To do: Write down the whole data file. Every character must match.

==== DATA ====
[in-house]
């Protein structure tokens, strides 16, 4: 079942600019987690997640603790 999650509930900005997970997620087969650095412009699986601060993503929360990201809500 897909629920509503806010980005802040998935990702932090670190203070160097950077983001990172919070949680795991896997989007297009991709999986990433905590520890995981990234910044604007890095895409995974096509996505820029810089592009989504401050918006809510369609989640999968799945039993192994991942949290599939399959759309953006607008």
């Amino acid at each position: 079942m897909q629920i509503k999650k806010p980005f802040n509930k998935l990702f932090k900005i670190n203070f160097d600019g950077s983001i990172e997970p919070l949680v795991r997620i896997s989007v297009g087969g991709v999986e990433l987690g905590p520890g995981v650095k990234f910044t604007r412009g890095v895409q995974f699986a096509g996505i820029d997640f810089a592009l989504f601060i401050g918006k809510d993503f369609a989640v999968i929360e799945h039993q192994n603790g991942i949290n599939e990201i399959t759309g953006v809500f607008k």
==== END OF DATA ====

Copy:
[in-house]
């Protein structure tokens, strides 16, 4: 079942600019987690997640603790 999650509930900005997970997620087969650095412009699986601060993503929360990201809500 897909629920509503806010980005802040998935990702932090670190203070160097950077983001990172919070949680795991896997989007297009991709999986990433905590520890995981990234910044604007890095895409995974096509996505820029810089592009989504401050918006809510369609989640999968799945039993192994991942949290599939399959759309953006607008």
């Amino acid at each position: 079942m897909q629920i509503k999650k806010p980005f802040n509930k998935l990702f932090k900005i670190n203070f160097d600019g950077s983001i990172e997970p919070l949680v795991r997620i896997s989007v297009g087969g991709v999986e990433l987690g905590p520890g995981v650095k990234f910044t604007r412009g890095v895409q995974f699986a096509g996505i820029d997640f810089a592009l989504f601060i401050g918006k809510d993503f369609a989640v999968i929360e799945h039993q192994n603790g991942i949290n599939e990201i399959t759309g953006v809500f607008k």